Green Acres launches world first: Uber for cleaners
Three familiar scenarios: the house is a tip and the in-laws announce they are coming for dinner; you suddenly remember the landlord is doing an inspection tomorrow and the grass is a metre high; you can’t bear the state of the bathroom any longer, but you don’t have the time (or, let’s face it, the inclination) to clean.
Home services company Green Acres will next week launch a 24/7 service they say will cater to situations like these - people who need a one-off clean, and need it soon.
They are calling it Green Acres GO but the sub-heading is the Uber for home cleaning and lawn mowing. Sign up for the GO mobile app, lodge a job (clean my 3-bed, 2-bath apartment in Takapuna) and the system will give you a price and dispatch a cleaner. The cleaner will (like an Uber driver) have logged on as available for work and will have been screened by Green Acres and rated by previous customers. If you like the look of the person you've been assigned, you accept; if not you don't.
You handle the whole transaction online.
Green Acres says GO is modelled on the Uber experience, although one thing you can’t do is track the cleaner as they move about your place with the vacuum cleaner. And the company isn't planning surge pricing (where you pay more during really busy periods).
Chief executive Logan Sears says about three years ago the company recognised that its traditional model, where a cleaning franchisee signs up regular clients, didn’t suit a lot of potential customers, particularly millennials.
“We realised there was a whole new demographic out there we weren’t dealing with. People that weren’t looking for recurring, they were looking for fast and cheap. Millennials want some brand security, but basically they want fast and cheap. We needed to position ourselves for future markets.”
Sears says the Green Acres group, which has 500 franchisees and turned over around $50 million last year, has made a “high six-figure investment” in GO, researching the market and then setting up the technology platform. It will launch a pilot on Auckland’s North Shore on Monday, looking for customers and service providers, getting security checks and testing the system. Then within a couple of months, it hopes to start a 3-5-year roll out to other parts of Auckland, other cities, and eventually the rest of the country.
We realised there was a whole new demographic out there we weren’t dealing with. Millennials want some brand security, but basically they want fast and cheap. We needed to position ourselves for future markets."
He says market research suggests the on-demand cleaning and lawn mowing market could be worth $40 million a year, and more than 50,000 households in the country might be willing to use GO, each with an average of 15 service requests a year.
“The new service will appeal strongly to Aucklanders under 40, professionals… many living in young adult households, or young families. They live in apartments and units and many are renting or boarding. They include a high proportion of Asians and non-NZ Europeans.”
At the same time, Green Acres believes there are significant numbers of people willing to do the work – including students, newly-arrived New Zealanders, and retired people. Green Acres' research suggested these potential operators were looking to work on average 10 hours a week and earn an additional $200-$300.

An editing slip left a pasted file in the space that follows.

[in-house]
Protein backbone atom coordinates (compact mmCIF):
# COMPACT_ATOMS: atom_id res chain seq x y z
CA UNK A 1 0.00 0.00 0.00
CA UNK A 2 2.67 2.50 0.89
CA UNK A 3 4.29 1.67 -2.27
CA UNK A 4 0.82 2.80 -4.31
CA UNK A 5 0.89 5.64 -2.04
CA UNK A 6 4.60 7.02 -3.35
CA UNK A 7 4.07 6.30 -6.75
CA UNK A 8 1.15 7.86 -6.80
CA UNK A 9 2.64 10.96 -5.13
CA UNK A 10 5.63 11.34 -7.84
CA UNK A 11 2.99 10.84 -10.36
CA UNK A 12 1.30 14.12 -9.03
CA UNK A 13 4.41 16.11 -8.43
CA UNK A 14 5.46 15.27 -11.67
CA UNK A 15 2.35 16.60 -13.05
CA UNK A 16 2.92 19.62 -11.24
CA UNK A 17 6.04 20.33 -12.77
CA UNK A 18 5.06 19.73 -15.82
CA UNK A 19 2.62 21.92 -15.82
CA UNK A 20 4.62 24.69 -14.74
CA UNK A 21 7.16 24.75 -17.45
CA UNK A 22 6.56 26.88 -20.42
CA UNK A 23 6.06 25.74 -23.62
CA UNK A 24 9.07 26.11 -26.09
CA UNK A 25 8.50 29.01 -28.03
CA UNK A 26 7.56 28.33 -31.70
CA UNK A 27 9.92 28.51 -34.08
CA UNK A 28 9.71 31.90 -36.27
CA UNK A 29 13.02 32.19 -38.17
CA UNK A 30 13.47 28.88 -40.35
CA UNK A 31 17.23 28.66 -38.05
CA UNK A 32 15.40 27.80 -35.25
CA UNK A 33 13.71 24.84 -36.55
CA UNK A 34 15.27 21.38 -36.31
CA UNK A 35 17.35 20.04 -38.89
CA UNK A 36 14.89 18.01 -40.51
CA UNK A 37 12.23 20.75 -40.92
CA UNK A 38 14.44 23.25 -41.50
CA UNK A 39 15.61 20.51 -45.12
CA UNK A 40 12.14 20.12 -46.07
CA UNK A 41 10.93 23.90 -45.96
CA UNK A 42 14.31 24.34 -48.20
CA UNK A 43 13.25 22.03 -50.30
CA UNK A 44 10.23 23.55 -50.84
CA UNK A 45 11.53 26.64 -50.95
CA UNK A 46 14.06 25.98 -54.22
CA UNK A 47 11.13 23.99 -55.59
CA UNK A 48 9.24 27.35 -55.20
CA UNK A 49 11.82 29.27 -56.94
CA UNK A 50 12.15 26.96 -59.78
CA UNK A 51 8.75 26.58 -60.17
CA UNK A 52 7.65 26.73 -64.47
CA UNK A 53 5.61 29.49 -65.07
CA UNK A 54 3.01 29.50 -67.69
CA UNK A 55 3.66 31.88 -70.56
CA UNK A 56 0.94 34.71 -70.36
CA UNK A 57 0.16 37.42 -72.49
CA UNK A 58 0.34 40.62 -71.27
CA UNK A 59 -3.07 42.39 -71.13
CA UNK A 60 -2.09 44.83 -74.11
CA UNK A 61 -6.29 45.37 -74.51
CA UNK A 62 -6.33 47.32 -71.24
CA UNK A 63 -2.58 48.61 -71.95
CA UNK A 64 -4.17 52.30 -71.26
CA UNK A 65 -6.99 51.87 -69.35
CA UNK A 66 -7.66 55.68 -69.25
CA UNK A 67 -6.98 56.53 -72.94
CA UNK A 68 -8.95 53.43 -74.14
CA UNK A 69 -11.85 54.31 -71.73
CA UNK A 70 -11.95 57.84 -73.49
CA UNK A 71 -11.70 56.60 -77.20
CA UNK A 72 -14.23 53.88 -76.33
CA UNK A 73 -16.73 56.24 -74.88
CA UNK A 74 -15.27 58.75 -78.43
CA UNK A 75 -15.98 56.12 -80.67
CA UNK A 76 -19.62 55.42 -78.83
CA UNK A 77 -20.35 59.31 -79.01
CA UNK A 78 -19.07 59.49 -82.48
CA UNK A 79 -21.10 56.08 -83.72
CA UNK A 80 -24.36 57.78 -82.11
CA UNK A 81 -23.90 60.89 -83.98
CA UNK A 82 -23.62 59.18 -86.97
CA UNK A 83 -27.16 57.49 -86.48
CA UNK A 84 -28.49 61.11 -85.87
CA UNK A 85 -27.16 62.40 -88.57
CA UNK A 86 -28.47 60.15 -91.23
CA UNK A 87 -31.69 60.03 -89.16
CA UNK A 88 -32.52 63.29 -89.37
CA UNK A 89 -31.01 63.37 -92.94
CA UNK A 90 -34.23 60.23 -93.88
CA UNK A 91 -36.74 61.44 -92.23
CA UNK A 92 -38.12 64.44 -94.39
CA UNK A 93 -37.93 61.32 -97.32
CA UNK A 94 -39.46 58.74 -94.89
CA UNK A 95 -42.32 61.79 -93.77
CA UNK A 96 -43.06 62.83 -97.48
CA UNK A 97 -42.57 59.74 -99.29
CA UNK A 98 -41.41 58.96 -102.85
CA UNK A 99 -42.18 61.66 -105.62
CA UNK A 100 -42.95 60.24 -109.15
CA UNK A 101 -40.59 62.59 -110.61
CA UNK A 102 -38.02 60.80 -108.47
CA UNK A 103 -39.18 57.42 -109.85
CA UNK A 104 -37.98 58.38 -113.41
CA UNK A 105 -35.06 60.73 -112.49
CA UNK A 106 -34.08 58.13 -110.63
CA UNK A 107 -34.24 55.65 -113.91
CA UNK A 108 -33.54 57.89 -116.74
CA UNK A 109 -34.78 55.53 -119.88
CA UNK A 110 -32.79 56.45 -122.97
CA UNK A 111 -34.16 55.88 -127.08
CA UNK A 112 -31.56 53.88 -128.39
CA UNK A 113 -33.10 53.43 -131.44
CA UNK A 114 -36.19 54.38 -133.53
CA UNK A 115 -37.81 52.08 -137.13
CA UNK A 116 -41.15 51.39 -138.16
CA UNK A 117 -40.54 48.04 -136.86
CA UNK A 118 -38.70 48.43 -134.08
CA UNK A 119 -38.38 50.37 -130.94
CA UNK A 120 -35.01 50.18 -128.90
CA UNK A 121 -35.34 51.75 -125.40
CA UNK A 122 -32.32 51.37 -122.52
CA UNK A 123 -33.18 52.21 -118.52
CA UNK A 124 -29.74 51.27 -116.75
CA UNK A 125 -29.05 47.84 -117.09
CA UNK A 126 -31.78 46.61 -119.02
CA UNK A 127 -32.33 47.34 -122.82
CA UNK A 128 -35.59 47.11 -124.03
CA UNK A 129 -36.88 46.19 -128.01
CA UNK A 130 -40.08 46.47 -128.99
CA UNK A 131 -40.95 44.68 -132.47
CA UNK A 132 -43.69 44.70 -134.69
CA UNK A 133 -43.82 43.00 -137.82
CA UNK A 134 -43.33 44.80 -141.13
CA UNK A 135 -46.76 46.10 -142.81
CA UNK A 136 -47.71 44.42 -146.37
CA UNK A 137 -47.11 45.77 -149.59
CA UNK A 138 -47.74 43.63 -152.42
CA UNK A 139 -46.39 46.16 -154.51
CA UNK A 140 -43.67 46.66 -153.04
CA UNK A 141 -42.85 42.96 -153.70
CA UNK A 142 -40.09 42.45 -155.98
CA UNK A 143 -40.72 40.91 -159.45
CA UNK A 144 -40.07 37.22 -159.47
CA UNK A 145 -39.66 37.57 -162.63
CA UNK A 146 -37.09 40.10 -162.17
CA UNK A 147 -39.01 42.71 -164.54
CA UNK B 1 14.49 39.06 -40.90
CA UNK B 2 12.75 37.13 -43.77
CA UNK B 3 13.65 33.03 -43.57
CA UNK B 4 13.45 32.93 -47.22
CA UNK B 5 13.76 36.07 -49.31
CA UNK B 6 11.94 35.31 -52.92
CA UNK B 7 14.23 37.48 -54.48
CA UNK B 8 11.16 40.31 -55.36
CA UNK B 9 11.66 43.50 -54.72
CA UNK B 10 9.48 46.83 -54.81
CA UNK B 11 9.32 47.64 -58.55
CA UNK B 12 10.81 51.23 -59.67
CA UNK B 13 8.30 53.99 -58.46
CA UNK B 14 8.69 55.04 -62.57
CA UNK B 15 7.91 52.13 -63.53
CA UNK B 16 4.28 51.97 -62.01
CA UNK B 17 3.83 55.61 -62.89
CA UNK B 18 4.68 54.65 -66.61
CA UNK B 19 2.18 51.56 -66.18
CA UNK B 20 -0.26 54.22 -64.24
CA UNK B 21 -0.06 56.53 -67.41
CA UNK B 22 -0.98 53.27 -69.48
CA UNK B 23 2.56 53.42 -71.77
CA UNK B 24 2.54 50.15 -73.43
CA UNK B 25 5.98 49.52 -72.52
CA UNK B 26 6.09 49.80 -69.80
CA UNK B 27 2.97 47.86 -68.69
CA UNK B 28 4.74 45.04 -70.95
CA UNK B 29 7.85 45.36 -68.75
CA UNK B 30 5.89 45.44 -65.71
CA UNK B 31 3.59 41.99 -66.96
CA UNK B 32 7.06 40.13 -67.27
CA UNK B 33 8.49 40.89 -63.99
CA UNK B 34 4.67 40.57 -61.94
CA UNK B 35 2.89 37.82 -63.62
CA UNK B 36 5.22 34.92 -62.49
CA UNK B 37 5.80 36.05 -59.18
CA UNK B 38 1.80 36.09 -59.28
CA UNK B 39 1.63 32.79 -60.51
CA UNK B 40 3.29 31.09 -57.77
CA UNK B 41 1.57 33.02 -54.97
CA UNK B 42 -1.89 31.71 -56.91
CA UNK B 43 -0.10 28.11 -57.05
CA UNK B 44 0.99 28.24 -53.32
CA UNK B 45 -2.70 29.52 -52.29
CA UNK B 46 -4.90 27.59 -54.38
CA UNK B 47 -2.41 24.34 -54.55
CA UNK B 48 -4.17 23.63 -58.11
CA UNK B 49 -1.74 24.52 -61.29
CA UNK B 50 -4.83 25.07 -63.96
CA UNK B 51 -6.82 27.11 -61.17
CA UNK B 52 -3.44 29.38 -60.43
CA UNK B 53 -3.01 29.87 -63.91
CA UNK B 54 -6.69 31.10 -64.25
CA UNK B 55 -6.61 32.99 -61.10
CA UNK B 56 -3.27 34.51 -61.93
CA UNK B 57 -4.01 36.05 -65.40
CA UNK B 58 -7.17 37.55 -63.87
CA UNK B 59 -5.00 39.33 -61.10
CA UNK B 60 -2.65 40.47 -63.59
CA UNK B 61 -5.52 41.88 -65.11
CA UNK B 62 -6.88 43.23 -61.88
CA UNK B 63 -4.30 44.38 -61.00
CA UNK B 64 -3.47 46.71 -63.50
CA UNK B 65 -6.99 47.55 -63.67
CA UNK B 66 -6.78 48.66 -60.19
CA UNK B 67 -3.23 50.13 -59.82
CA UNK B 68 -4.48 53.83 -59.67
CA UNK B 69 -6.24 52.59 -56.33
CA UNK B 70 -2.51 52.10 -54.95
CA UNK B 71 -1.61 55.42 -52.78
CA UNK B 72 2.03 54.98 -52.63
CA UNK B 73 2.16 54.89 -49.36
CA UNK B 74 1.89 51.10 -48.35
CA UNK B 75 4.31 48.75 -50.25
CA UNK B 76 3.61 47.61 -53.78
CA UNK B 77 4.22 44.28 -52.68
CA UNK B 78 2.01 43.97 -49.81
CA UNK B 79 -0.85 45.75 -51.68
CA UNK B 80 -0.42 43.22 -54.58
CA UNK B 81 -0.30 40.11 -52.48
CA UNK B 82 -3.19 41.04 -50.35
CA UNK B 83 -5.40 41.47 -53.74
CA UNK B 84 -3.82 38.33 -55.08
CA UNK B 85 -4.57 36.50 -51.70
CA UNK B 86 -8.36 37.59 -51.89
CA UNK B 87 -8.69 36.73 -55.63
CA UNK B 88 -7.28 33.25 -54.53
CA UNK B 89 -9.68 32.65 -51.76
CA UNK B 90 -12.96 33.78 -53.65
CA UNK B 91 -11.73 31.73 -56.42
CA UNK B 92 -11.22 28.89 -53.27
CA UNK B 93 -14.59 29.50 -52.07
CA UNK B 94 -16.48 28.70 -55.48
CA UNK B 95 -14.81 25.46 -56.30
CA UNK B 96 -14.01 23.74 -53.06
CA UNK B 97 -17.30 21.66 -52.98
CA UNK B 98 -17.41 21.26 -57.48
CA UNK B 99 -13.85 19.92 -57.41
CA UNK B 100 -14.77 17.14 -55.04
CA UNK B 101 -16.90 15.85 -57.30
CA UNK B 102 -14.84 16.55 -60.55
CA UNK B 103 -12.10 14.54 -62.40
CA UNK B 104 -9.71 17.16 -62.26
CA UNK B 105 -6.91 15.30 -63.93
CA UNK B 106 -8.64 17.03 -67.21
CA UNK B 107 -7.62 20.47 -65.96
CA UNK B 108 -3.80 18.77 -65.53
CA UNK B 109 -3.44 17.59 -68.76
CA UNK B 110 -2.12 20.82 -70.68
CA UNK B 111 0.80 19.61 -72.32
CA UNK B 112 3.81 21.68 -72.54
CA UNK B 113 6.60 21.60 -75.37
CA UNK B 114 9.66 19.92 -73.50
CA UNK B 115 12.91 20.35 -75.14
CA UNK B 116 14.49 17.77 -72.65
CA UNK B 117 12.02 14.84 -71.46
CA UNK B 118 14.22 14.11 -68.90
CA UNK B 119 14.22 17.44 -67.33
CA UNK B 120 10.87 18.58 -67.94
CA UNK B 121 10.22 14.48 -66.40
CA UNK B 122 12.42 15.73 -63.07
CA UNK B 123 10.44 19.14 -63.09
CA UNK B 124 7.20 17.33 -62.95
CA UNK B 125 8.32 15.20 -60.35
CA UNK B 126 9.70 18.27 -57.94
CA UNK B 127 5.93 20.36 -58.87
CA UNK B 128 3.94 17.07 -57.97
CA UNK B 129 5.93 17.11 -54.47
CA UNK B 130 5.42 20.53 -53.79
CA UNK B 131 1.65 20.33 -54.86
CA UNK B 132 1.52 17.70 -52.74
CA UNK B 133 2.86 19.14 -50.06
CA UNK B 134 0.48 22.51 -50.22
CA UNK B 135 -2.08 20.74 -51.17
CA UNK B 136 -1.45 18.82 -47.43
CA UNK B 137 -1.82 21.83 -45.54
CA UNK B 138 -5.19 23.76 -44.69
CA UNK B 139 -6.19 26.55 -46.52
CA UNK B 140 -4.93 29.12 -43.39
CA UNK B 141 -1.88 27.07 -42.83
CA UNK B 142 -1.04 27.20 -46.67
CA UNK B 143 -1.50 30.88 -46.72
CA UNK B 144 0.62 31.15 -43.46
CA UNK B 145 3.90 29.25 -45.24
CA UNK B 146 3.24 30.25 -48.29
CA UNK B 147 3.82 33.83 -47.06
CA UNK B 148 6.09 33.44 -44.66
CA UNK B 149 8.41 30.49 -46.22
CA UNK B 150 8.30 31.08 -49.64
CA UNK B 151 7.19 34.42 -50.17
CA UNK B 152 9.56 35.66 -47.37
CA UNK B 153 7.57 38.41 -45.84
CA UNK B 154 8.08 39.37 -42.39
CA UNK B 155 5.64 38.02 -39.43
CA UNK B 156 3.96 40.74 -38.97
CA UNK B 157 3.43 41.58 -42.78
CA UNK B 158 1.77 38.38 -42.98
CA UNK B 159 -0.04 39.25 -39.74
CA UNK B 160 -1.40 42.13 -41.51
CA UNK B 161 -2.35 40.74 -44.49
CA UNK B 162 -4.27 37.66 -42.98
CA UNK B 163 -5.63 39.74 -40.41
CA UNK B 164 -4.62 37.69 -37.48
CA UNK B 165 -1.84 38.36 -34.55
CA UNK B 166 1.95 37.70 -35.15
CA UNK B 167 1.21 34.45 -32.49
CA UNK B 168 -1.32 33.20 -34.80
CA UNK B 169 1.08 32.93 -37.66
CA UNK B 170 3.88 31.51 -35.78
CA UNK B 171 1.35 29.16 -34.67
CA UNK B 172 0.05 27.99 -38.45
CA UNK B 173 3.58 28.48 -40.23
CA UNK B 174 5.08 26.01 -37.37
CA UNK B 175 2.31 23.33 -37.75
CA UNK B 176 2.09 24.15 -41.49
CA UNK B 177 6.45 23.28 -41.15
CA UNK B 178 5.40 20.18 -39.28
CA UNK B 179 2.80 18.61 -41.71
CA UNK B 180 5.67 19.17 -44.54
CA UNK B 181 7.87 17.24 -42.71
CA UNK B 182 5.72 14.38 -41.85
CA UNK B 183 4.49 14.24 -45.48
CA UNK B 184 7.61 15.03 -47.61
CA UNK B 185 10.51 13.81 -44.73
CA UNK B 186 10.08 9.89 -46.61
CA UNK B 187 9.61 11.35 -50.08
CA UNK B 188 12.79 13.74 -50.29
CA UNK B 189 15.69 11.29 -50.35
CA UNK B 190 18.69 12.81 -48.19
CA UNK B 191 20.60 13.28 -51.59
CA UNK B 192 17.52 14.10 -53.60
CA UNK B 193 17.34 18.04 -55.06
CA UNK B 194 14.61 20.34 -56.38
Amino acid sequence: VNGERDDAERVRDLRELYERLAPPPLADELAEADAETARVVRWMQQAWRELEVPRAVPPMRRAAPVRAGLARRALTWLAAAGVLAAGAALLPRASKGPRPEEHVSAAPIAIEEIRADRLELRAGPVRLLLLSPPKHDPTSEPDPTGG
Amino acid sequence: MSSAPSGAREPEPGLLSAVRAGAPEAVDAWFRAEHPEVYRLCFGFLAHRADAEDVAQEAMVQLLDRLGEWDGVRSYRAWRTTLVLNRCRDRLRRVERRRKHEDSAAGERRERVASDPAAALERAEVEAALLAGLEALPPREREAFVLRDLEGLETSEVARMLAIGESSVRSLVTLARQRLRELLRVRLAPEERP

Another pool of workers comes from owner-operators already doing cleaning or lawn mowing, but who want more business, Sears says. He estimates there would be two or three times as many people running small home service firms as there are franchise operators.
“For everyone who speaks to a franchise cleaner, two or three are with a private operator. A small business, maybe not paying tax or GST, with low operator expenses, marketing through letterbox drops or word of mouth. We think there’s an opportunity here to activate those guys and bring them into the fold.”
GO cleaners will be self-employed contractors, like the Uber drivers, and Green Acres will take a 20 percent cut on each booking (Uber takes 25 percent). Sears says job pricing will be fixed at a level so that workers take home at least minimum wage.
One of the criticisms levelled against Uber is that the company’s super-low fares are only possible because drivers are underpaid. At present under New Zealand law, minimum wage protections don’t apply to self-employed contractors.
Sears expects competitors to try to replicate the GO system, but hopes an 18-month headstart and a dominant position in the franchise market will give Green Acres the edge. Once house cleaning and lawnmowing services are up and running, the company will start adding other services to the mix, Sears says, with car valeting likely to be next up.
And then? Robots, Sears says. Within three years he reckons vacuum cleaner robots will be part of Green Acres’ cleaning service and lawnmowing robots will be helping gardeners. Like those spooky pool cleaners that float around in your swimming pool sucking up bugs, robots will be available to vacuum or mow lawns 24/7 if required.
“It’s a tool we’ll offer. An extension of services available to customers and our operators.”
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